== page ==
Dr. Rolston argues that the coal mines of the Powder River Basin are a “success story for integrating women into a non-traditional field.” She cites as evidence the 20 percent of women on work crews in the PRB—significantly higher than the eight percent average nationally—and the fact that, generally, women in the West have high workplace satisfaction.

Rolston found that women used two different approaches to making relationships in the workplace: some diminished the significance of gender, while others emphasized its importance. Rolston says women are negotiating between the two strategies on an everyday basis, but their male co-workers are also adjusting to changes in the workplace. The need for workers has led to “less restrictive notions of gender” and this unique dynamic has “played a key role in the rapid expansion of the energy industry in the American West.” 

Images - Annalise Shingler; Words - Robert Henning

(Special thanks to A/G Guide Christine Tharp for coordinating this dispatch)

* * *

Robert Henning is The Rockpile Museum registrar and curator of the coal mining exhibit.  He hails from Iowa, holds a master’s degree in museum studies, and currently lives in Gillette.

Annalise Shingler currently lives and works in Denver, Colorado. By day she’s a teacher, by night she’s a whole person involved in fitness, art-making and sometimes fascinated by delicious tea and Marvel superheroes. Find more of her photography and art at annaliseshingler.com

WELCOME TO CORTEZ

CORTEZ, 200.5 m.  (6,198 alt., 921 pop.), seat of Montezuma County, is a trading center for sheep and cattle raisers who pasture their herds on the sage flats to the west.  The town was founded in 1887 when ranchers first pushed into the Montezuma Valley; many of the tan sandstone buildings were erected during that period.  Cortez is interesting on Saturday nights, when its main street is filled with ranchers, farmers, and Indians; the latter are usually dressed in brilliant velveteens and calicoes, and aglitter with silver and turquoise jewelry. (…) The majority are Ute, although there is a sprinkling of Navaho and Piute.

— Colorado: A Guide To the Highest State (WPA, 1941)
Today Cortez is a town of 8,500 people.  It is still the seat of Montezuma County, in the southwest corner of Colorado.  The main industries are tourism, energy, and agriculture, and Saturday nights tend to be quiet. 
Most tourists who visit Cortez are headed for Mesa Verde National Park.  And don’t get me wrong, Mesa Verde is great.  Along with the famous cliff dwellings, the park has an old school museum, the Chapin Mesa Archaeological Museum, full of dioramas and displays made by Civilian Conservation Corps (CCC) workers in the 1930s.  There’s also a sweet new visitor center right at the park entrance.  And from the top of the mesa, you can see forever.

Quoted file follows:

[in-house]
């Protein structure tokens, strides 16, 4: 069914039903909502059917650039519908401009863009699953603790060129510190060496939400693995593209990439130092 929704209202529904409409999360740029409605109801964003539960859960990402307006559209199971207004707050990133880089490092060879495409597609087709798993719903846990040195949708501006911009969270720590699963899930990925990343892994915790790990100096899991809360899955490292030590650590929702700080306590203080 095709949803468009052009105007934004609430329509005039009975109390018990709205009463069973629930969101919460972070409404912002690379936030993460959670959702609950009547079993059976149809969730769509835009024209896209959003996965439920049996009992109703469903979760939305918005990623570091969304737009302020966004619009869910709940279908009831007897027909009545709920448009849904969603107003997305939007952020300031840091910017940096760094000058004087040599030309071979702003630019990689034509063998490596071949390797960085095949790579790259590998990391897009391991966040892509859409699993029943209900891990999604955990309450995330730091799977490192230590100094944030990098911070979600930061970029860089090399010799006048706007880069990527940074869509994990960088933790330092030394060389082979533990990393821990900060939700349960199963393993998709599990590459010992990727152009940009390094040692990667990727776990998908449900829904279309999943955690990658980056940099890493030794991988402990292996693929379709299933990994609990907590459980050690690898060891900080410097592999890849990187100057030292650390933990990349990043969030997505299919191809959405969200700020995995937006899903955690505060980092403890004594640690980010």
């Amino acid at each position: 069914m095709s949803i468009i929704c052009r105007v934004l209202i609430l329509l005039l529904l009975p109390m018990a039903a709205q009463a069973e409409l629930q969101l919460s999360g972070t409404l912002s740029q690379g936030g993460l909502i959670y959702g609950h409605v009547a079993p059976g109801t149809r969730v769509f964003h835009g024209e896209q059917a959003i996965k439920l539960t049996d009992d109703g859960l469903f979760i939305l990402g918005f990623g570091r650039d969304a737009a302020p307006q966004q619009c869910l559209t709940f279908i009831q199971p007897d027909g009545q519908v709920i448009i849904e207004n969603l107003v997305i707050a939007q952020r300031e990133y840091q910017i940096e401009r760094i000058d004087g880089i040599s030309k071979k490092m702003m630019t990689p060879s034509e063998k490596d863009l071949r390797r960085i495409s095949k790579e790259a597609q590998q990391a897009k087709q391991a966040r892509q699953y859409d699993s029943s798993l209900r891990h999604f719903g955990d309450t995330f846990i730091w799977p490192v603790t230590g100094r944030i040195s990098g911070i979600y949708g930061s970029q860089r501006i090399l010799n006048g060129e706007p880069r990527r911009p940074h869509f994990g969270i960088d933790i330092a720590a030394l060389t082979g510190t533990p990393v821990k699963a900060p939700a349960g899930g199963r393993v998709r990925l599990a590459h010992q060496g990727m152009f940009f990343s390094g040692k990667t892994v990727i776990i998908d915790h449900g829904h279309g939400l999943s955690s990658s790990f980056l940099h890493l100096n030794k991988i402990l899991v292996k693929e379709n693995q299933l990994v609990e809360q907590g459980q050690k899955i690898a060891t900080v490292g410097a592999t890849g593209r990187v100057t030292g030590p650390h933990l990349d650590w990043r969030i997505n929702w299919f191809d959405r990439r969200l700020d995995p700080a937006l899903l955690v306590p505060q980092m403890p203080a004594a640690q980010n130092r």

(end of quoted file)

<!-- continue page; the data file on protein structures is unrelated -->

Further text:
But if you go to Cortez, spend a day or two at Mesa Verde, and leave, you will have missed out on what makes this area so special. 
[Read more over at textless.tumblr.com…]
* * *
Amadee Ricketts is an At-Large Guide to the West. She’s worked as a cemetary groundskeeper, a shoeshine valet, and a bill collector. More recently, she’s been a children’s librarian in five states. She takes a lot of pictures and lives near Durango, CO. You can see her photos at textless.tumblr.com.
Zoom Info
WELCOME TO CORTEZ

CORTEZ, 200.5 m.  (6,198 alt., 921 pop.), seat of Montezuma County, is a trading center for sheep and cattle raisers who pasture their herds on the sage flats to the west.  The town was founded in 1887 when ranchers first pushed into the Montezuma Valley; many of the tan sandstone buildings were erected during that period.  Cortez is interesting on Saturday nights, when its main street is filled with ranchers, farmers, and Indians; the latter are usually dressed in brilliant velveteens and calicoes, and aglitter with silver and turquoise jewelry. (…) The majority are Ute, although there is a sprinkling of Navaho and Piute.

— Colorado: A Guide To the Highest State (WPA, 1941)
Today Cortez is a town of 8,500 people.  It is still the seat of Montezuma County, in the southwest corner of Colorado.  The main industries are tourism, energy, and agriculture, and Saturday nights tend to be quiet.